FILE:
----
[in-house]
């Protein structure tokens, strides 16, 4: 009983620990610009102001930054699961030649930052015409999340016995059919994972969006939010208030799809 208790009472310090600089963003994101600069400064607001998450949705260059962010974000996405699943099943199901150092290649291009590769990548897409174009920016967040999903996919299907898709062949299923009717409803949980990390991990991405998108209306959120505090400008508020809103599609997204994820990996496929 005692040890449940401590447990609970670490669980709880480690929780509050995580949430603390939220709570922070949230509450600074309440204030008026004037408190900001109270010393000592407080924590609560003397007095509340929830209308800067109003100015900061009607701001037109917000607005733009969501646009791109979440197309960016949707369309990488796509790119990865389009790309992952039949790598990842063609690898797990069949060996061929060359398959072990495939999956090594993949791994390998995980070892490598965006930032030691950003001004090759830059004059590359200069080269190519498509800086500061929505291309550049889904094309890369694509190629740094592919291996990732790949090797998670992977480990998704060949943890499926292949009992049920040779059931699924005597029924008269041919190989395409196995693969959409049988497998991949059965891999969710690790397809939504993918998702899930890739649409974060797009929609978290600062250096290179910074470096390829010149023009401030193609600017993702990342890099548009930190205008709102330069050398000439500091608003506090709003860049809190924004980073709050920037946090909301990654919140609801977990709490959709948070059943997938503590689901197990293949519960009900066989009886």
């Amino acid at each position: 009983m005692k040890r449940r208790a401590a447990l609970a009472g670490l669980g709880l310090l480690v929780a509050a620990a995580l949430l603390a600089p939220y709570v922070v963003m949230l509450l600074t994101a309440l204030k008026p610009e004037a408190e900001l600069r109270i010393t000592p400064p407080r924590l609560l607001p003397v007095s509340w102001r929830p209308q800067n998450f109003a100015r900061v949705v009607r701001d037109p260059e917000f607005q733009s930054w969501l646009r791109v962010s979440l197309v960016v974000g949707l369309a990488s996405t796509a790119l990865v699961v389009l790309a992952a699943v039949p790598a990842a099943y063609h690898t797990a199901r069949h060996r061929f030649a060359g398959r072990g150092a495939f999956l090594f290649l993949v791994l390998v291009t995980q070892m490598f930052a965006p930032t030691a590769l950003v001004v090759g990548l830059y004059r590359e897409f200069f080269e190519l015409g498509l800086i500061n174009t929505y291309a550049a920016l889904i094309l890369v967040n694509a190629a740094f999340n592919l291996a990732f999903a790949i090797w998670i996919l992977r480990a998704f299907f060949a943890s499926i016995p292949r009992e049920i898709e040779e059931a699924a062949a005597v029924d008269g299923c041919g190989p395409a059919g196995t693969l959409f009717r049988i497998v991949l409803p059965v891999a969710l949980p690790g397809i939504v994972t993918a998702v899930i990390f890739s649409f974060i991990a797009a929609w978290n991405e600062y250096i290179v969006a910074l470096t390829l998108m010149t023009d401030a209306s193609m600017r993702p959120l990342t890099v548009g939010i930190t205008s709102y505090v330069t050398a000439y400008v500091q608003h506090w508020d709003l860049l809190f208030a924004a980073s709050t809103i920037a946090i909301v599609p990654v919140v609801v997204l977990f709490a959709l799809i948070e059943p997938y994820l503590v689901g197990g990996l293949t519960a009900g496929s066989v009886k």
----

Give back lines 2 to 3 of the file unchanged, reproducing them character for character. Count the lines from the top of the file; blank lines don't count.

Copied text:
């Protein structure tokens, strides 16, 4: 009983620990610009102001930054699961030649930052015409999340016995059919994972969006939010208030799809 208790009472310090600089963003994101600069400064607001998450949705260059962010974000996405699943099943199901150092290649291009590769990548897409174009920016967040999903996919299907898709062949299923009717409803949980990390991990991405998108209306959120505090400008508020809103599609997204994820990996496929 005692040890449940401590447990609970670490669980709880480690929780509050995580949430603390939220709570922070949230509450600074309440204030008026004037408190900001109270010393000592407080924590609560003397007095509340929830209308800067109003100015900061009607701001037109917000607005733009969501646009791109979440197309960016949707369309990488796509790119990865389009790309992952039949790598990842063609690898797990069949060996061929060359398959072990495939999956090594993949791994390998995980070892490598965006930032030691950003001004090759830059004059590359200069080269190519498509800086500061929505291309550049889904094309890369694509190629740094592919291996990732790949090797998670992977480990998704060949943890499926292949009992049920040779059931699924005597029924008269041919190989395409196995693969959409049988497998991949059965891999969710690790397809939504993918998702899930890739649409974060797009929609978290600062250096290179910074470096390829010149023009401030193609600017993702990342890099548009930190205008709102330069050398000439500091608003506090709003860049809190924004980073709050920037946090909301990654919140609801977990709490959709948070059943997938503590689901197990293949519960009900066989009886």
């Amino acid at each position: 009983m005692k040890r449940r208790a401590a447990l609970a009472g670490l669980g709880l310090l480690v929780a509050a620990a995580l949430l603390a600089p939220y709570v922070v963003m949230l509450l600074t994101a309440l204030k008026p610009e004037a408190e900001l600069r109270i010393t000592p400064p407080r924590l609560l607001p003397v007095s509340w102001r929830p209308q800067n998450f109003a100015r900061v949705v009607r701001d037109p260059e917000f607005q733009s930054w969501l646009r791109v962010s979440l197309v960016v974000g949707l369309a990488s996405t796509a790119l990865v699961v389009l790309a992952a699943v039949p790598a990842a099943y063609h690898t797990a199901r069949h060996r061929f030649a060359g398959r072990g150092a495939f999956l090594f290649l993949v791994l390998v291009t995980q070892m490598f930052a965006p930032t030691a590769l950003v001004v090759g990548l830059y004059r590359e897409f200069f080269e190519l015409g498509l800086i500061n174009t929505y291309a550049a920016l889904i094309l890369v967040n694509a190629a740094f999340n592919l291996a990732f999903a790949i090797w998670i996919l992977r480990a998704f299907f060949a943890s499926i016995p292949r009992e049920i898709e040779e059931a699924a062949a005597v029924d008269g299923c041919g190989p395409a059919g196995t693969l959409f009717r049988i497998v991949l409803p059965v891999a969710l949980p690790g397809i939504v994972t993918a998702v899930i990390f890739s649409f974060i991990a797009a929609w978290n991405e600062y250096i290179v969006a910074l470096t390829l998108m010149t023009d401030a209306s193609m600017r993702p959120l990342t890099v548009g939010i930190t205008s709102y505090v330069t050398a000439y400008v500091q608003h506090w508020d709003l860049l809190f208030a924004a980073s709050t809103i920037a946090i909301v599609p990654v919140v609801v997204l977990f709490a959709l799809i948070e059943p997938y994820l503590v689901g197990g990996l293949t519960a009900g496929s066989v009886k």